Sincerest good wishes and prayers,

+Paul

Paul Swarbrick

Bishop of Lancaster

 

A Beautiful Weekend!

Dear Friends in Christ,

Welcome to this week’s Blog.

It will never tell the whole story, but it does give a brief insight into some of the events in the life of your Bishop.The past weekend was beautiful. On Saturday we held the Diocesan Pilgrimage to Ladyewell, beginning with Holy Mass in the parish church of St.Mary before processing down the lane to the Shrine. much organisation goes into this annual event. Thanks to Father Ernest and Father Mario together with all their volunteers. A copy of my homily will – in time – find its way onto the Diocesan website.On Sunday morning I was off to the Convent of Our Lady of Lourdes , Boarbank Hall, for a very special occasion. Sister Silvana Gianota was to make her Final Profession as a member of the Canonesses of St. Augustine.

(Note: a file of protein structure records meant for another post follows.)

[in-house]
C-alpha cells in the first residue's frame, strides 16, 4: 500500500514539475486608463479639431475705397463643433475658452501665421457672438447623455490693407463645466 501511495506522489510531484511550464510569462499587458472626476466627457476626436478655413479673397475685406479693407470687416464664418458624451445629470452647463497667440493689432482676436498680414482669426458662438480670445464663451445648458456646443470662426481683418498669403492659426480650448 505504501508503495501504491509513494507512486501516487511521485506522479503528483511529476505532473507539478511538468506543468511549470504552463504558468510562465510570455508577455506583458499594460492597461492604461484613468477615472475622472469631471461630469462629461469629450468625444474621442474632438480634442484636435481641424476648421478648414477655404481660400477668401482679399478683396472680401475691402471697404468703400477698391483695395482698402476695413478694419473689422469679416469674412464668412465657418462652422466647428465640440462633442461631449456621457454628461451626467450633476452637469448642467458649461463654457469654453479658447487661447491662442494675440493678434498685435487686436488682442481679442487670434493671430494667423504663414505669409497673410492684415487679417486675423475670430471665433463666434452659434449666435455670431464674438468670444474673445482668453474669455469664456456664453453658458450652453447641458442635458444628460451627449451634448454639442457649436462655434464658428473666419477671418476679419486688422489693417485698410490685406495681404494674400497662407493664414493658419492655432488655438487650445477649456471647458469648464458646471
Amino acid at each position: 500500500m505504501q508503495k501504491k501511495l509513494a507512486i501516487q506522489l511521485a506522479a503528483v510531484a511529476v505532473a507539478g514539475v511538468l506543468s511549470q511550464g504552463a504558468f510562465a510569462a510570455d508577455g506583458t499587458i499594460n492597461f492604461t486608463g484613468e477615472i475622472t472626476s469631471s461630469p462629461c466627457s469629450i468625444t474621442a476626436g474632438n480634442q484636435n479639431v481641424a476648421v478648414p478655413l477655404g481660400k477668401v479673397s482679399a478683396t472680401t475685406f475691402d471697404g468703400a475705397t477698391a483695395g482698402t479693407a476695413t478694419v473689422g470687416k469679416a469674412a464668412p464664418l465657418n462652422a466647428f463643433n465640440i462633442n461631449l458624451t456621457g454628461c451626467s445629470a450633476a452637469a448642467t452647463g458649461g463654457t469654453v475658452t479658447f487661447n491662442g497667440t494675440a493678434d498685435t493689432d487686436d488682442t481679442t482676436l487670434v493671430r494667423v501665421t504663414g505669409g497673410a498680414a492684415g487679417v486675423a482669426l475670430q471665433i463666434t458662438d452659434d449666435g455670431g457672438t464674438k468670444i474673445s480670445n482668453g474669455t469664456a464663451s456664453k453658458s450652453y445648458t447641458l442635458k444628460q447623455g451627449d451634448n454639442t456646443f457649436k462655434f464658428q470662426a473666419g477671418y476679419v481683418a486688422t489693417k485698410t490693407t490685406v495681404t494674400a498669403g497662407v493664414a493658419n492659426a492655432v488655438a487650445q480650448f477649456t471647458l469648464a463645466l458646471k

It was a day of great joy, and not a little emotion. The chapel was full with family and friends of sister Silvana, together with invited guests, members of our Religious in the Diocese and beyond. We also welcomed a good number of visiting clergy The witness of Religious women has served the Church well over the years. It is an aspect of the Church’s life that we must value and promote. I wonder if anyone reading this might sense the stirrings of a Religious Vocation. Do have the courage to speak to someone about it.What a privilege this day has been. When we see a beautiful rose bush, so often only the flower is noticed. Of course, the rest of the plant is essential and must be healthy to produce a beautiful bloom. So it is with a vocation. What we see so easily is only part of the story, only part of the life. But the Lord knows and sees it all.As I write this I am conscious that at an un-earthly hour tomorrow morning we set off for our Diocesan Pilgrimage to Lourdes. I pray that all pilgrims will travel safely and draw immense grace and goodness from our time in Lourdes. We take the petitions of the Diocese with us, especially those of the sick, house-bound and disabled as well as all who help care for us when we are unwell. We travel on the Feast of Saints Joachim and Anne, parents of the Blessed Virgin Mary, their ‘little lass’! May they keep a watchful eye on us all as they did over Mary.